Meanwhile, liberation movements in Portugal and its African colonies were gaining spirit and strength, and the camp was re-opened in 1961 as a labor camp intended for the revolutionary resistance leaders from Cape Verde, Angola, and Guinea-Bissau who were campaigning for independence. Around 230 African nationalists were imprisoned and tortured at Camp Tarrafal during the 13 years of operation, up to its final closing date on May 1, 1974.

Camp Tarrafal was a stage for human sorrow, struggles, achievements, and victories. Anchored on these convictions, this exhibition intends, through artistic interventions and analysis of the experiences of the place, to underline the importance of memory and location. It will interpret and decode the dichotomies between the historical resistance/existence and the current existence/resistance.

A Glimmer of Freedom

As part of the exhibition A Glimmer of Freedom, Patti Anahory’s intervention Pedestals of [x]clusion appropriates existing elements that were built during the transformation of the camp into a museum to propose alternative narratives of the museological project. By creating volumes that interconnect narratives in historical and social axes in Empty Volumes [of] Memories, Anahory questions the possibility of memory reconstruction as it relates to violence in patrimonial and anthropological contexts.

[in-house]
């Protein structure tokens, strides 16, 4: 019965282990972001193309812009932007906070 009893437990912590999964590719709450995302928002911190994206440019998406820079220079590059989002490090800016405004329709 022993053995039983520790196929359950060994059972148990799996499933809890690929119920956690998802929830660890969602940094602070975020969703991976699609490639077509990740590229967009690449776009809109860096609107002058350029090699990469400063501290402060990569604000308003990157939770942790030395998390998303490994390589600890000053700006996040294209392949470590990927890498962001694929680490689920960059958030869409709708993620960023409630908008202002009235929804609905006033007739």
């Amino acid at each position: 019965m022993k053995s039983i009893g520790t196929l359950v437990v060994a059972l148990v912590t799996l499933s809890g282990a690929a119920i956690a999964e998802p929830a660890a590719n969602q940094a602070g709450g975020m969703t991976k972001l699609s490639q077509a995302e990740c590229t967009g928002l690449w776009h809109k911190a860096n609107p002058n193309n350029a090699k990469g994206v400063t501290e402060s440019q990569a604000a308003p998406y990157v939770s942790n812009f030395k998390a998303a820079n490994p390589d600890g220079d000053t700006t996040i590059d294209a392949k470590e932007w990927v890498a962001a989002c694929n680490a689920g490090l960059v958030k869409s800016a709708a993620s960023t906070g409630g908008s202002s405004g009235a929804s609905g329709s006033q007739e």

Irineu Destourelles’ intervention is supported by his experience working in West Africa, analyzing and exploring the perpetuations of colonial discourse in confrontation with contemporary social contexts. In his work created for this exhibition he explores the duality between prisoners and captors, colonized and colonizers.

Challenged by not knowing the physical space in person, but reflecting on its dramatic history, Miguel Leal accepted the invitation to carry out an artistic intervention based on the concept of “baklteridade.” This being the starting point, which was also the feeling experienced by all the prisoners who passed through the camp, his intervention reflects aspects of the duality of existences in this context: appealing versus dark island; exotic place versus arid reality; paradise versus apocalyptic scenery; lost paradise versus remote, dark, and enigmatic land; forced exile versus resistance freedom.